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Exploring views on satisfaction with life in young children with chronic illness: an innovative approach to the collection of self-report data from children under 11

Christie, D. and Romano, G. and Barnes, Jacqueline and Madge, N. and Nicholas, D.B. and Koot, H.M. and Armstrong, D.F. and Shevlin, M. and Kantaris, X. and Khatun, H. and Sutcliffe, A. (2012) Exploring views on satisfaction with life in young children with chronic illness: an innovative approach to the collection of self-report data from children under 11. Clinical Child Psychology and Psychiatry 17 (1), pp. 5-15. ISSN 1359-1045.

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Official URL: http://dx.doi.org/10.1177/1359104510392309

Abstract

The objective of this study was to explore young children’s views on the impact of chronic illness on their life in order to inform future development of a patient-based self-report health outcome measure. We describe an approach to facilitating self-report views from young children with chronic illness. A board game was designed in order to obtain qualitative data from 39 children with a range of chronic illness conditions and 38 healthy controls ranging in age from 3 to 11 years. The format was effective in engaging young children in a self-report process of determining satisfaction with life and identified nine domains. The board game enabled children aged 5–11 years with chronic illness to describe the effects of living with illness on home, family, friends, school and life in general. It generated direct, non-interpreted material from children who, because of their age, may have been considered unable or limited their ability to discuss and describe how they feel. Obtaining this information for children aged 4 and under continues to be a challenge.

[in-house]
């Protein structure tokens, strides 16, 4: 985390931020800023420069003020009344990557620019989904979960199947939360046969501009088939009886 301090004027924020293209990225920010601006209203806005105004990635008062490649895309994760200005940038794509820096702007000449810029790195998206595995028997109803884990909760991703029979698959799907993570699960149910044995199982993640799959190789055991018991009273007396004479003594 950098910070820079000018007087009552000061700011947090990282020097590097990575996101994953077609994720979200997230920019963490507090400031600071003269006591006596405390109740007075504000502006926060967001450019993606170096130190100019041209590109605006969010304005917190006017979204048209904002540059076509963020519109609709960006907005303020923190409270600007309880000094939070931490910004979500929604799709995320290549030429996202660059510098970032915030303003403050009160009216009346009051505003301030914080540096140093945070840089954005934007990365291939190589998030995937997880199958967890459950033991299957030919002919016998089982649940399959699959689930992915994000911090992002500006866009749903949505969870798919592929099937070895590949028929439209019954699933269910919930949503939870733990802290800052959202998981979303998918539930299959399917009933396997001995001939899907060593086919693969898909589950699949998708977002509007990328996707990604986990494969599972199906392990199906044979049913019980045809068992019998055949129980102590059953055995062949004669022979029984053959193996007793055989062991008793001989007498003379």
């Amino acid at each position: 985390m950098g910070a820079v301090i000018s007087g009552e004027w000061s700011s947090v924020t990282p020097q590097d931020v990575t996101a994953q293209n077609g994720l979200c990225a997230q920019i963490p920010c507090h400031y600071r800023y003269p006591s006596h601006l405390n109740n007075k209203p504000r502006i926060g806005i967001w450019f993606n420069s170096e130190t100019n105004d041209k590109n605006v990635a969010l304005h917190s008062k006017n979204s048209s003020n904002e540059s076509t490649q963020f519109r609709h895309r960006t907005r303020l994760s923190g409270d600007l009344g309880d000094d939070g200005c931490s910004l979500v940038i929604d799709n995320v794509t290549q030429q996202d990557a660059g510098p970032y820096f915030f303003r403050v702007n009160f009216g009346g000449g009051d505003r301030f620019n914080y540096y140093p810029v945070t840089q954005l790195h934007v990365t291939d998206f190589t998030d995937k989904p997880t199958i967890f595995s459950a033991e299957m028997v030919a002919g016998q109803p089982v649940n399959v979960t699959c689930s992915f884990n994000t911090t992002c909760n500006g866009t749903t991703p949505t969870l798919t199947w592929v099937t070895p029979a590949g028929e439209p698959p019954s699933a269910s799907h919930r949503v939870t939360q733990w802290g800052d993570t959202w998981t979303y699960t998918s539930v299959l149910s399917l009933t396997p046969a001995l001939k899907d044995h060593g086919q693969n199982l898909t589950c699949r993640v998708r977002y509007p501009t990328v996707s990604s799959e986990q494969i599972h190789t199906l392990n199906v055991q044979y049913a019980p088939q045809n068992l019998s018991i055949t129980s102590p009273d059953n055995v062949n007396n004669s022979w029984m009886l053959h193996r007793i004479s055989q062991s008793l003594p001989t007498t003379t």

Item Type: Article
Keyword(s) / Subject(s): children, chronic illness, focus groups, quality of life
School or Research Centre: Birkbeck Schools and Research Centres > School of Science > Psychological Sciences
Depositing User: Administrator
Date Deposited: 08 Nov 2012 13:38
Last Modified: 17 Apr 2013 12:33
URI: http://eprints.bbk.ac.uk/id/eprint/5619

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